Satya Nadella became CEO of Microsoft (NASDAQ:MSFT) about three years ago, with his formal appointment coming on Feb. 4, 2014. It was an inspired pick that also represented a change in tone from previous boss Steve Ballmer. What wasn't known at the time is just how radically Nadella would divert from the strategies of his predecessor and founder/CEO Bill Gates before him.
Nadella wasn't another member of the old guard taking over. He wasn't a Gates disciple who'd been around since the early days of the company in the mid-1970s, but having started in 1992. He did have a strong base of knowledge about where the company was and where it needed to go. When he took over, he made it very clear that changes were coming and they were going to come quickly.
"Microsoft is one of those rare companies to have truly revolutionized the world through technology, and I couldn't be more honored to have been chosen to lead the company," Nadella said in a press release at the time. "The opportunity ahead for Microsoft is vast, but to seize it, we must focus clearly, move faster, and continue to transform. A big part of my job is to accelerate our ability to bring innovative products to our customers more quickly."
How has Microsoft changed?
Under Gates and Ballmer, Microsoft operated in a closed ecosystem. The company wanted people to buy Windows computers, so it generally kept its products inside that system. There were Apple (NASDAQ:AAPL) Mac versions of Office, but even those weren't updated nearly as often as the Windows versions -- and they only succeeded because so few options existed.
Trying to keep everything in the Windows world backfired on Microsoft when iOS and Android phones and tablets exploded. Not having key products such as the various Office programs in the two major app stores started teaching a generation of younger folks that there were alternatives.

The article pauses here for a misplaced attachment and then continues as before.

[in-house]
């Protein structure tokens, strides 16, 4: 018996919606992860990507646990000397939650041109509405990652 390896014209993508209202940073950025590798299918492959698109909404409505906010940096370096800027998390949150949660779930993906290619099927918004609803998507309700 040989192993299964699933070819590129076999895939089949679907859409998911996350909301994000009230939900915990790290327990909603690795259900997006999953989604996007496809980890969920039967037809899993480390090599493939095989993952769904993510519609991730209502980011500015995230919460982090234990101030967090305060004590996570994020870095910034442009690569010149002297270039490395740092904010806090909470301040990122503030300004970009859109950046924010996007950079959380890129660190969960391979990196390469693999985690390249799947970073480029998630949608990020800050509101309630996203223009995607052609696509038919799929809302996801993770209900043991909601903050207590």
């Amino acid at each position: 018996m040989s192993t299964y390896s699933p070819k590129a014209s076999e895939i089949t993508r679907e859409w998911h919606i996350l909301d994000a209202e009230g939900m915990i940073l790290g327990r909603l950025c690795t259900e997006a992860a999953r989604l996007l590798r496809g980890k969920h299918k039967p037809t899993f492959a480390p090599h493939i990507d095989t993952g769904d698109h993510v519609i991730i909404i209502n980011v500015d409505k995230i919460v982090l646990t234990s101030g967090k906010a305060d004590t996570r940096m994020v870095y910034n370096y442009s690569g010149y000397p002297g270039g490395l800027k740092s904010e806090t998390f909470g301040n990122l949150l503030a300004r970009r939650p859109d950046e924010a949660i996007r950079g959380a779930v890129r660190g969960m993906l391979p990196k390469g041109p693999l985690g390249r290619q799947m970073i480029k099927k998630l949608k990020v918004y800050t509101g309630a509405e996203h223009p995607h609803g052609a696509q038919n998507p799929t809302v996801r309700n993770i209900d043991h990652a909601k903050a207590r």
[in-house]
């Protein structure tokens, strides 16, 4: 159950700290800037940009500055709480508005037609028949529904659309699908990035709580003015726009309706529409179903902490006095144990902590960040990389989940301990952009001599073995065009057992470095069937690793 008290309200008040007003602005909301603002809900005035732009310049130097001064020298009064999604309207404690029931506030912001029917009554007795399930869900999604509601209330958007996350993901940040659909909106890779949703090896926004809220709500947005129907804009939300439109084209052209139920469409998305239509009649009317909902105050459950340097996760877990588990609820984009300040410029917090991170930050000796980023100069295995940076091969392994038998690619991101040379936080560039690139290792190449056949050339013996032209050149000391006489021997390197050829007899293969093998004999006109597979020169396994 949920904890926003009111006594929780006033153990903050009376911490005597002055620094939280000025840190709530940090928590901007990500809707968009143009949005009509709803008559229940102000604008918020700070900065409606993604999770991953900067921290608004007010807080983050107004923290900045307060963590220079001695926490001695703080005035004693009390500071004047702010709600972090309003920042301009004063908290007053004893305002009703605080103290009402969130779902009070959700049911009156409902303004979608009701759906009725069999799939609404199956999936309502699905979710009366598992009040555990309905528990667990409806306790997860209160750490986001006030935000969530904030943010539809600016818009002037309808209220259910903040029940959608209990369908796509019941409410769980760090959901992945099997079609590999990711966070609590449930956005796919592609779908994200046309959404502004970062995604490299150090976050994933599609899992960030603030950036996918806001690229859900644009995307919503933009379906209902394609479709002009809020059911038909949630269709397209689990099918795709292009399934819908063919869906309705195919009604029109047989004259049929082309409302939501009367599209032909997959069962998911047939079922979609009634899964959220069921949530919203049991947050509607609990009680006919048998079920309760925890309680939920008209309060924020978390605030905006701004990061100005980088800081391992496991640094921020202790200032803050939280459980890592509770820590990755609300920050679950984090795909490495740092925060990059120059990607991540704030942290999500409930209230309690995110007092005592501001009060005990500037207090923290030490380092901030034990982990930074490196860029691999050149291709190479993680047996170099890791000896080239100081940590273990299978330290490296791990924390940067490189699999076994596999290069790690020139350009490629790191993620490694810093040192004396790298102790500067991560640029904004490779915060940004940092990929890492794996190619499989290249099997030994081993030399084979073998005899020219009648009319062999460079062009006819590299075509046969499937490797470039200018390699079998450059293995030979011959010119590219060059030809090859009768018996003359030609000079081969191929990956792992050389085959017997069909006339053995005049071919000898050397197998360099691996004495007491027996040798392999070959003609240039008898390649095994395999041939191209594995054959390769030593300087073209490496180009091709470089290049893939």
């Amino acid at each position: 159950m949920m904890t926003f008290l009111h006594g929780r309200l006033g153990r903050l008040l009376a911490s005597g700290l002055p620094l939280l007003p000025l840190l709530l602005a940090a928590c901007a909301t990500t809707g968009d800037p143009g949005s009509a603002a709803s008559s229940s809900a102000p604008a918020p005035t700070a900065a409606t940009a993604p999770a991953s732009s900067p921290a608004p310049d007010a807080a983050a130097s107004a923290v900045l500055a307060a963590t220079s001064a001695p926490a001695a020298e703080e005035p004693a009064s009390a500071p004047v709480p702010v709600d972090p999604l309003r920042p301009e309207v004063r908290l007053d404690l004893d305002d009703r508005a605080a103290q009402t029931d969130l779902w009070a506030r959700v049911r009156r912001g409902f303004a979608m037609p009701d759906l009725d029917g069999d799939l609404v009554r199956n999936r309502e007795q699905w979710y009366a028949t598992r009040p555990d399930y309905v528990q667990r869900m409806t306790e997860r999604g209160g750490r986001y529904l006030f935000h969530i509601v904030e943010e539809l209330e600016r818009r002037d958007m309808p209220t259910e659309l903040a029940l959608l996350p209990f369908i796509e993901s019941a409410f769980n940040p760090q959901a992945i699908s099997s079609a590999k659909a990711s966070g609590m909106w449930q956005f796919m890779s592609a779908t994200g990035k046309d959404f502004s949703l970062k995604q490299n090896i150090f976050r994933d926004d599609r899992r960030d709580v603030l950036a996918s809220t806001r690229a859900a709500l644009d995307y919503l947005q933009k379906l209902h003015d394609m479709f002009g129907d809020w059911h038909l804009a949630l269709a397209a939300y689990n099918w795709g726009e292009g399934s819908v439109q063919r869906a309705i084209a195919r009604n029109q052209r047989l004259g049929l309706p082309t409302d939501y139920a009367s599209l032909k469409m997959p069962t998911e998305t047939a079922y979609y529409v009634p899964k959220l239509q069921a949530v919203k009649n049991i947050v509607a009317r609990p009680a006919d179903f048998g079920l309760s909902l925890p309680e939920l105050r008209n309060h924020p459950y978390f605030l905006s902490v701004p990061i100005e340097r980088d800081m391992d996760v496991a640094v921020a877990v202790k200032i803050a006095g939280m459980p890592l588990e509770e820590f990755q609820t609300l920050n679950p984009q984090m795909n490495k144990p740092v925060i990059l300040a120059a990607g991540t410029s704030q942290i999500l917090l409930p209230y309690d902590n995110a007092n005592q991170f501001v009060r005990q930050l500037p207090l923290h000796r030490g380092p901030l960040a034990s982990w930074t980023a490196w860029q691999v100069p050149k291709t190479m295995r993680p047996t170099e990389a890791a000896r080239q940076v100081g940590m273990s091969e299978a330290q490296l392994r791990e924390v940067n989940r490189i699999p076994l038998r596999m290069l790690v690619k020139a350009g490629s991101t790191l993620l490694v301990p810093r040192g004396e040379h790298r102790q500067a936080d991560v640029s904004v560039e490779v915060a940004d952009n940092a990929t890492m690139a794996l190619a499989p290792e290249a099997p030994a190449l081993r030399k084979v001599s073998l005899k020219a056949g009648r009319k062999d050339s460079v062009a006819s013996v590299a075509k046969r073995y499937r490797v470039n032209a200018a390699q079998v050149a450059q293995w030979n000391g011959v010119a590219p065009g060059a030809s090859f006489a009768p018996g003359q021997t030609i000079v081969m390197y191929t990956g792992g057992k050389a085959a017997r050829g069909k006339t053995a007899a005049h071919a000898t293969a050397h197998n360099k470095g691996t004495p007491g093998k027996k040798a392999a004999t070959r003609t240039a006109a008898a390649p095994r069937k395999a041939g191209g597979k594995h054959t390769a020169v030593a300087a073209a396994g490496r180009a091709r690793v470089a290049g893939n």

Nadella quickly changed that. In November 2014, he brought the signature productivity suite to Apple iOS and Android devices. In addition, the company offered up free versions of programs including Word, Excel, and PowerPoint that allowed for viewing documents, as well as some limited editing.
These moves, which the new CEO pushed through, also helped Microsoft change its business model for these programs. Rather than pushing Office as a one-time sale, the company moved users toward subscriptions. That was made much easier by Microsoft's newfound willingness to allow consumers to use Office on whatever device they wanted, instead of just Windows machines.
A different company
If Microsoft had kept the walls up, it probably would have had a long future as a steadily shrinking business selling to a core group of business users. With its new strategy, the company has been able to introduce Office, Skype, and even Windows to a new generation while creating a steady flow of subscription revenue. For example, revenue for Office 365, the name for the subscription plan, was up nearly 70% in Q2 2016.
In addition to opening up the company's products to Apple and Android products, Nadella has also been a decisive leader. He made the bold decision to scrap Windows 8 and distance the company from it by moving right to Windows 10 -- a revamp that brought back many well-liked features. He was also quick to back away from the Windows Phone, even if that meant admitting that the company largely wasted $7.6 billion buying Nokia's devices division.
Nadella has also been a strong champion of innovation at his company. He supported the struggling Surface hybrid, which has slowly become a strength for Microsoft. In addition, the CEO has backed HoloLens, a future-looking platform that could help bring virtual and augmented reality into the mainstream.
Microsoft is hip now
Compared with Apple, Microsoft was always square. That's why the old "I'm a Mac/I'm a PC" commercials worked. Now, under Nadella, Microsoft no longer feels the same. It still may not be quite as hip as Apple, but the Windows maker has gained some ground, and its media events now also contain surprises, like the SurfaceBook laptop.
In three years, the new CEO has taken his company from one in decline to one that has a bright future. Some moves, such as Microsoft's growing cloud business, can also be credited to Ballmer, but opening up the company's products to all platforms has changed the company's trajectory by exponentially opening up its potential audience.
Teresa Kersten is an employee of LinkedIn and is a member of The Motley Fool's Board of Directors. LinkedIn is owned by Microsoft. Daniel Kline owns shares of Apple and Microsoft. The Motley Fool owns shares of and recommends Apple. The Motley Fool has the following options: long January 2018 $90 calls on Apple and short January 2018 $95 calls on Apple. The Motley Fool has a disclosure policy.